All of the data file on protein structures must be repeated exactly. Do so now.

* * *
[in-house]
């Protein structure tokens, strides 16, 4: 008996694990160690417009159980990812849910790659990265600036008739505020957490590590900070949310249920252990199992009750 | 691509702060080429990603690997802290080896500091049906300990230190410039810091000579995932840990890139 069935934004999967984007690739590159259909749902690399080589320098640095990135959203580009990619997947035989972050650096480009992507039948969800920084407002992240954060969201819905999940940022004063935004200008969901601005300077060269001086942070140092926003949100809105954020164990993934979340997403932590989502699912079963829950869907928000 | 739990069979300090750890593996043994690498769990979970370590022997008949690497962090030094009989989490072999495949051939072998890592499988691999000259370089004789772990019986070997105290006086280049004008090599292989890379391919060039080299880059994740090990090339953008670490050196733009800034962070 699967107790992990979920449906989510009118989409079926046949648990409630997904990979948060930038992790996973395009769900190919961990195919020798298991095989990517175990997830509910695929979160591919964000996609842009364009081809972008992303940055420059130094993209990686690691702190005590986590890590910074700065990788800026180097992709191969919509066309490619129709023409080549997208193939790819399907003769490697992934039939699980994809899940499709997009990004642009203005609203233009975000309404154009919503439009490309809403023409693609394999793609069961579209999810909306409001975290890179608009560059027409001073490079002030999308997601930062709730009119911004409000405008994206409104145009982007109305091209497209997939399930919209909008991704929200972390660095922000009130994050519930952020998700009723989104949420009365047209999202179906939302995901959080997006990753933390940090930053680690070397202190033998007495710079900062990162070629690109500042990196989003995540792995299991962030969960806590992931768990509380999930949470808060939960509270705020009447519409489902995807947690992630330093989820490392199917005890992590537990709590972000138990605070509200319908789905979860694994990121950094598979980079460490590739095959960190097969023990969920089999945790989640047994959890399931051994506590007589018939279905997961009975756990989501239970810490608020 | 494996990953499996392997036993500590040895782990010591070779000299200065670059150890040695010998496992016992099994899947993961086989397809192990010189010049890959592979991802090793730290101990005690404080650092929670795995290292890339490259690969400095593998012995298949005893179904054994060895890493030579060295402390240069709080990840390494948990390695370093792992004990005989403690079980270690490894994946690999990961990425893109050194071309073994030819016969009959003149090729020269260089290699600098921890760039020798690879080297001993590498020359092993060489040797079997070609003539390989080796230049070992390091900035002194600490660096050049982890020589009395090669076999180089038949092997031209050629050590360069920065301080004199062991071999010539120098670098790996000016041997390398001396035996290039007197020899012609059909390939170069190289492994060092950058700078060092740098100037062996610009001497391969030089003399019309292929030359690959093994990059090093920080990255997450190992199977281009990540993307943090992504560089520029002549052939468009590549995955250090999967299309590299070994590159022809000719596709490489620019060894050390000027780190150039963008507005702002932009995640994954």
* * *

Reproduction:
[in-house]
């Protein structure tokens, strides 16, 4: 008996694990160690417009159980990812849910790659990265600036008739505020957490590590900070949310249920252990199992009750 | 691509702060080429990603690997802290080896500091049906300990230190410039810091000579995932840990890139 069935934004999967984007690739590159259909749902690399080589320098640095990135959203580009990619997947035989972050650096480009992507039948969800920084407002992240954060969201819905999940940022004063935004200008969901601005300077060269001086942070140092926003949100809105954020164990993934979340997403932590989502699912079963829950869907928000 | 739990069979300090750890593996043994690498769990979970370590022997008949690497962090030094009989989490072999495949051939072998890592499988691999000259370089004789772990019986070997105290006086280049004008090599292989890379391919060039080299880059994740090990090339953008670490050196733009800034962070 699967107790992990979920449906989510009118989409079926046949648990409630997904990979948060930038992790996973395009769900190919961990195919020798298991095989990517175990997830509910695929979160591919964000996609842009364009081809972008992303940055420059130094993209990686690691702190005590986590890590910074700065990788800026180097992709191969919509066309490619129709023409080549997208193939790819399907003769490697992934039939699980994809899940499709997009990004642009203005609203233009975000309404154009919503439009490309809403023409693609394999793609069961579209999810909306409001975290890179608009560059027409001073490079002030999308997601930062709730009119911004409000405008994206409104145009982007109305091209497209997939399930919209909008991704929200972390660095922000009130994050519930952020998700009723989104949420009365047209999202179906939302995901959080997006990753933390940090930053680690070397202190033998007495710079900062990162070629690109500042990196989003995540792995299991962030969960806590992931768990509380999930949470808060939960509270705020009447519409489902995807947690992630330093989820490392199917005890992590537990709590972000138990605070509200319908789905979860694994990121950094598979980079460490590739095959960190097969023990969920089999945790989640047994959890399931051994506590007589018939279905997961009975756990989501239970810490608020 | 494996990953499996392997036993500590040895782990010591070779000299200065670059150890040695010998496992016992099994899947993961086989397809192990010189010049890959592979991802090793730290101990005690404080650092929670795995290292890339490259690969400095593998012995298949005893179904054994060895890493030579060295402390240069709080990840390494948990390695370093792992004990005989403690079980270690490894994946690999990961990425893109050194071309073994030819016969009959003149090729020269260089290699600098921890760039020798690879080297001993590498020359092993060489040797079997070609003539390989080796230049070992390091900035002194600490660096050049982890020589009395090669076999180089038949092997031209050629050590360069920065301080004199062991071999010539120098670098790996000016041997390398001396035996290039007197020899012609059909390939170069190289492994060092950058700078060092740098100037062996610009001497391969030089003399019309292929030359690959093994990059090093920080990255997450190992199977281009990540993307943090992504560089520029002549052939468009590549995955250090999967299309590299070994590159022809000719596709490489620019060894050390000027780190150039963008507005702002932009995640994954």